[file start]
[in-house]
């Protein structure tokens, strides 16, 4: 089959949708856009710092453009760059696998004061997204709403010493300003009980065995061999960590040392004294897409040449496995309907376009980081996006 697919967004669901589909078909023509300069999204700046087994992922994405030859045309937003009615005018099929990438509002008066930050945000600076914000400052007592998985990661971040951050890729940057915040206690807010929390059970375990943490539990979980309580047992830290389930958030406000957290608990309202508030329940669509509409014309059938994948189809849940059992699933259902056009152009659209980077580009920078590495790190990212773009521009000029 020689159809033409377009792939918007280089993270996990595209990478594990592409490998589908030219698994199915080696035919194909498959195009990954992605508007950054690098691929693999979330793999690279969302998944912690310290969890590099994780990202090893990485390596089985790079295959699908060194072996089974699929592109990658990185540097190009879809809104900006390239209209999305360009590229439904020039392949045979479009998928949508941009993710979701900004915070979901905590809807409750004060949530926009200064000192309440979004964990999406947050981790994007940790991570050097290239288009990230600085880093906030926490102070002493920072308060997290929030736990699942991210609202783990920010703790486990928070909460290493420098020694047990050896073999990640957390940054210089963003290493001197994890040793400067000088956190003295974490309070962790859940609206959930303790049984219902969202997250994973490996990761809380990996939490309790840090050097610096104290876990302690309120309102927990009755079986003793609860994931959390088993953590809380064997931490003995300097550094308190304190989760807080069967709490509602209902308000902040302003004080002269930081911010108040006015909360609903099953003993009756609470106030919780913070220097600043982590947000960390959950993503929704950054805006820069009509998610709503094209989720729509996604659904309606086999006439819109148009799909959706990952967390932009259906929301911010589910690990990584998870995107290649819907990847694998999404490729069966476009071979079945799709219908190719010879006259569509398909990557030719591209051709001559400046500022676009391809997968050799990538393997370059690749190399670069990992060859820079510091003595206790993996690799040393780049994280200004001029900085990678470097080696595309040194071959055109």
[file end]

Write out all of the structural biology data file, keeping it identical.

[in-house]
């Protein structure tokens, strides 16, 4: 089959949708856009710092453009760059696998004061997204709403010493300003009980065995061999960590040392004294897409040449496995309907376009980081996006 697919967004669901589909078909023509300069999204700046087994992922994405030859045309937003009615005018099929990438509002008066930050945000600076914000400052007592998985990661971040951050890729940057915040206690807010929390059970375990943490539990979980309580047992830290389930958030406000957290608990309202508030329940669509509409014309059938994948189809849940059992699933259902056009152009659209980077580009920078590495790190990212773009521009000029 020689159809033409377009792939918007280089993270996990595209990478594990592409490998589908030219698994199915080696035919194909498959195009990954992605508007950054690098691929693999979330793999690279969302998944912690310290969890590099994780990202090893990485390596089985790079295959699908060194072996089974699929592109990658990185540097190009879809809104900006390239209209999305360009590229439904020039392949045979479009998928949508941009993710979701900004915070979901905590809807409750004060949530926009200064000192309440979004964990999406947050981790994007940790991570050097290239288009990230600085880093906030926490102070002493920072308060997290929030736990699942991210609202783990920010703790486990928070909460290493420098020694047990050896073999990640957390940054210089963003290493001197994890040793400067000088956190003295974490309070962790859940609206959930303790049984219902969202997250994973490996990761809380990996939490309790840090050097610096104290876990302690309120309102927990009755079986003793609860994931959390088993953590809380064997931490003995300097550094308190304190989760807080069967709490509602209902308000902040302003004080002269930081911010108040006015909360609903099953003993009756609470106030919780913070220097600043982590947000960390959950993503929704950054805006820069009509998610709503094209989720729509996604659904309606086999006439819109148009799909959706990952967390932009259906929301911010589910690990990584998870995107290649819907990847694998999404490729069966476009071979079945799709219908190719010879006259569509398909990557030719591209051709001559400046500022676009391809997968050799990538393997370059690749190399670069990992060859820079510091003595206790993996690799040393780049994280200004001029900085990678470097080696595309040194071959055109």